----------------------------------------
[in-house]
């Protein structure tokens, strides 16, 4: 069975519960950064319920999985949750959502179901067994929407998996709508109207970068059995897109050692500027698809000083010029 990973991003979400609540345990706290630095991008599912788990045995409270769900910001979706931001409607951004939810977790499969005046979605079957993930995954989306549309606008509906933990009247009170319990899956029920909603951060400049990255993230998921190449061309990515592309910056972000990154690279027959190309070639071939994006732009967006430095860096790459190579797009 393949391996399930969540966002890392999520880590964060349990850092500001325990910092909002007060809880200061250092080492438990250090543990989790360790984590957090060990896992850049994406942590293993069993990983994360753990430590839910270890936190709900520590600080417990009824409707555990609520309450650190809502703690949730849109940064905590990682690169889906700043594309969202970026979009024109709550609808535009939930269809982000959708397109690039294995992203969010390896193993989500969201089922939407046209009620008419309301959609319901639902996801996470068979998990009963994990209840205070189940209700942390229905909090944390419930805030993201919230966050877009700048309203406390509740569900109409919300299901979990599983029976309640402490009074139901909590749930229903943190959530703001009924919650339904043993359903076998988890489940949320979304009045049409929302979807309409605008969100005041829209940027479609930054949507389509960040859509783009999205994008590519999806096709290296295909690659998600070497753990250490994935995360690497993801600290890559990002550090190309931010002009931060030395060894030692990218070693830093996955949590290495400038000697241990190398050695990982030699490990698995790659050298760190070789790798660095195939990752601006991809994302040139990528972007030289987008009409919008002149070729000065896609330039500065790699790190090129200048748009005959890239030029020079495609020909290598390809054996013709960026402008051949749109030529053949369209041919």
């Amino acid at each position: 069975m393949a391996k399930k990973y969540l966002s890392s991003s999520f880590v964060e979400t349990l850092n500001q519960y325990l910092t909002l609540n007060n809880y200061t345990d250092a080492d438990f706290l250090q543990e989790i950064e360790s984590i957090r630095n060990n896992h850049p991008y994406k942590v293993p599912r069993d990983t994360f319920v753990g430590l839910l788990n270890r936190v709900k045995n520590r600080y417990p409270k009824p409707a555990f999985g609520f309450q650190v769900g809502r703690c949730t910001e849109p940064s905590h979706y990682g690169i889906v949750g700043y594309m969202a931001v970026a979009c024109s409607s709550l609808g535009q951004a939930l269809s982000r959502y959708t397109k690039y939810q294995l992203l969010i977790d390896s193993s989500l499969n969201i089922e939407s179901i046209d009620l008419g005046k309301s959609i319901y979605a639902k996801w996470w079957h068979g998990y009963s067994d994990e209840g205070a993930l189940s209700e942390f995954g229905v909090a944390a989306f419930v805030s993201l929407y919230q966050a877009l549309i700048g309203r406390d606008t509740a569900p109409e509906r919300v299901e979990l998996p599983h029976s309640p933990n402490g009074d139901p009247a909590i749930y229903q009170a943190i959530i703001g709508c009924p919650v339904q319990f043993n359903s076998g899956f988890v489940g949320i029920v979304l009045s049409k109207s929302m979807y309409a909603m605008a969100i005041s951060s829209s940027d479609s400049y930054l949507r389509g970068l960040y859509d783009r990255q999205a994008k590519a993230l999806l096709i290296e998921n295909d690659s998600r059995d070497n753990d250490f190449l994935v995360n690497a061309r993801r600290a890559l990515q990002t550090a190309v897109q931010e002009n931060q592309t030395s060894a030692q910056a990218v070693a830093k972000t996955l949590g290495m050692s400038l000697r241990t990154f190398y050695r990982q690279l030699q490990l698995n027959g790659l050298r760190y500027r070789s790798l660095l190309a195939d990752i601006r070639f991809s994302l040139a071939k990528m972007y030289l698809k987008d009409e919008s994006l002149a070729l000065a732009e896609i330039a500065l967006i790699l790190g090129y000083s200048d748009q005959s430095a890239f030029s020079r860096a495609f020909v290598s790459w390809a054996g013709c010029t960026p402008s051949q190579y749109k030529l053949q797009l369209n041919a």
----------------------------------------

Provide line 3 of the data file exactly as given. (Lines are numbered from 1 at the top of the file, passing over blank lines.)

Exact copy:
């Amino acid at each position: 069975m393949a391996k399930k990973y969540l966002s890392s991003s999520f880590v964060e979400t349990l850092n500001q519960y325990l910092t909002l609540n007060n809880y200061t345990d250092a080492d438990f706290l250090q543990e989790i950064e360790s984590i957090r630095n060990n896992h850049p991008y994406k942590v293993p599912r069993d990983t994360f319920v753990g430590l839910l788990n270890r936190v709900k045995n520590r600080y417990p409270k009824p409707a555990f999985g609520f309450q650190v769900g809502r703690c949730t910001e849109p940064s905590h979706y990682g690169i889906v949750g700043y594309m969202a931001v970026a979009c024109s409607s709550l609808g535009q951004a939930l269809s982000r959502y959708t397109k690039y939810q294995l992203l969010i977790d390896s193993s989500l499969n969201i089922e939407s179901i046209d009620l008419g005046k309301s959609i319901y979605a639902k996801w996470w079957h068979g998990y009963s067994d994990e209840g205070a993930l189940s209700e942390f995954g229905v909090a944390a989306f419930v805030s993201l929407y919230q966050a877009l549309i700048g309203r406390d606008t509740a569900p109409e509906r919300v299901e979990l998996p599983h029976s309640p933990n402490g009074d139901p009247a909590i749930y229903q009170a943190i959530i703001g709508c009924p919650v339904q319990f043993n359903s076998g899956f988890v489940g949320i029920v979304l009045s049409k109207s929302m979807y309409a909603m605008a969100i005041s951060s829209s940027d479609s400049y930054l949507r389509g970068l960040y859509d783009r990255q999205a994008k590519a993230l999806l096709i290296e998921n295909d690659s998600r059995d070497n753990d250490f190449l994935v995360n690497a061309r993801r600290a890559l990515q990002t550090a190309v897109q931010e002009n931060q592309t030395s060894a030692q910056a990218v070693a830093k972000t996955l949590g290495m050692s400038l000697r241990t990154f190398y050695r990982q690279l030699q490990l698995n027959g790659l050298r760190y500027r070789s790798l660095l190309a195939d990752i601006r070639f991809s994302l040139a071939k990528m972007y030289l698809k987008d009409e919008s994006l002149a070729l000065a732009e896609i330039a500065l967006i790699l790190g090129y000083s200048d748009q005959s430095a890239f030029s020079r860096a495609f020909v290598s790459w390809a054996g013709c010029t960026p402008s051949q190579y749109k030529l053949q797009l369209n041919a």